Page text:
Windows 7 makes use of a feature of modern laptop batteries which have circuitry and  firmware that can report to Windows the overall health of the battery. This is reported in absolute terms as Watt-hours (W-hr) power capacity. Windows 7 then does a simple calculation to determine a percentage of degradation from the original design capacity. In Windows 7 we set a threshold of 60% degradation (that is the battery is performing at 40% of its designed capacity) and in reading this Windows 7 reports the status to you.  At this point, for example, a battery that originally delivered 5 hours of charge now delivers, on average, approximately 2 hours of charge.  The Windows 7 the notification is a battery meter icon and notification with a message “Consider replacing your battery”.  This notification is new to Windows 7 and not available in Windows Vista or Windows XP.

Consider replacing your battery - Windows 7 notification

PC batteries expose information about battery capacity and health through the system firmware (or BIOS).  There is a detailed specification for the firmware interface (ACPI), but at the most basic level, the hardware platform and firmware provide a number of read-only fields that describe the battery and its status.  The firmware provides information on the battery including manufacturer, serial number, design capacity and last full charge capacity.  The last two pieces of information—design capacity and last full charge capacity—are the information Windows 7 uses to determine how much the battery has naturally degraded.   This information is read-only and there is no way for Windows 7 or any other OS to write, set or configure battery status information.  In fact all of the battery actions of charging and discharging are completely controlled by the battery hardware.  Windows only reports the battery information it reads from the system firmware. Some reports erroneously claimed Windows was modifying this information, which is definitely not possible.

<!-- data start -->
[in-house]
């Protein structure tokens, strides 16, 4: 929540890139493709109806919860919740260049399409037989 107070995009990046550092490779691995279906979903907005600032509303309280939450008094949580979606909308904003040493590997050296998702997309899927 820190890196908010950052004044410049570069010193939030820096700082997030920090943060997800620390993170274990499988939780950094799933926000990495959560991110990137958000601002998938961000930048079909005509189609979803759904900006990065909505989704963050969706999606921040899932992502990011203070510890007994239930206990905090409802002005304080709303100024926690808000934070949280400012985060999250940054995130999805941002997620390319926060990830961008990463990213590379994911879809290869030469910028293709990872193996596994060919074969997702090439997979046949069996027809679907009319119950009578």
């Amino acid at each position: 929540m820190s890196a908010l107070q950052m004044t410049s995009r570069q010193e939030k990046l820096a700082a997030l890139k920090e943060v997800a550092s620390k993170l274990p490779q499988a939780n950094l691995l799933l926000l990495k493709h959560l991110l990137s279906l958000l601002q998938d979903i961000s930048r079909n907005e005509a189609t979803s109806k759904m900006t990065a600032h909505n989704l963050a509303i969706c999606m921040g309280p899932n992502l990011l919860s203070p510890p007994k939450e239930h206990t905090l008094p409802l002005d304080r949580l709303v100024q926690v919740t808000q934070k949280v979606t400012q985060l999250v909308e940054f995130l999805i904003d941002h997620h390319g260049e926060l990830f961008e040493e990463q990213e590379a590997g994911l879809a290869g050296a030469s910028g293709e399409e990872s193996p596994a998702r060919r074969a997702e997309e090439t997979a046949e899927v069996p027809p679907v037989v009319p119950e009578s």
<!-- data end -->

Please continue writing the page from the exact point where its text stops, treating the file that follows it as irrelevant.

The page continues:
As mentioned, every single indication we have regarding the reports we’ve seen are simply Windows 7 reporting the state of the battery using this new feature and we’re simply seeing batteries that are not performing above the designated threshold. Below we’ll talk about the data we have to support this point of view. It should stand to reason that some customers would be surprised to see this warning after upgrading a PC that was previously operating fine. Essentially the battery was degrading but it was not evident to the customer until Windows 7 made this information available. We recognize that this has the appearance of Windows 7 “causing” the change in performance, but in reality all Windows 7 did was report what was already the case.

The following data points contributed to our understanding of the reports we are seeing. Please keep in mind that all the telemetry we see is opt-in, anonymous, and respects our privacy policy.

  • We have seen no reproducible reports of this notification on new hardware or newly purchased PCs. While we’ve seen the reports of new PCs receiving this notification, in all cases we have established that the battery was in a degraded state.

  • Our OEM partners have utilized their telemetry (call center, support forums, etc.) and have let us know that they are seeing no activity beyond what they expect. It is worth noting that PC manufacturers work through battery issues with customers and have a clear view of what is to be expected both in general and with respect to specific models, timelines, and batteries.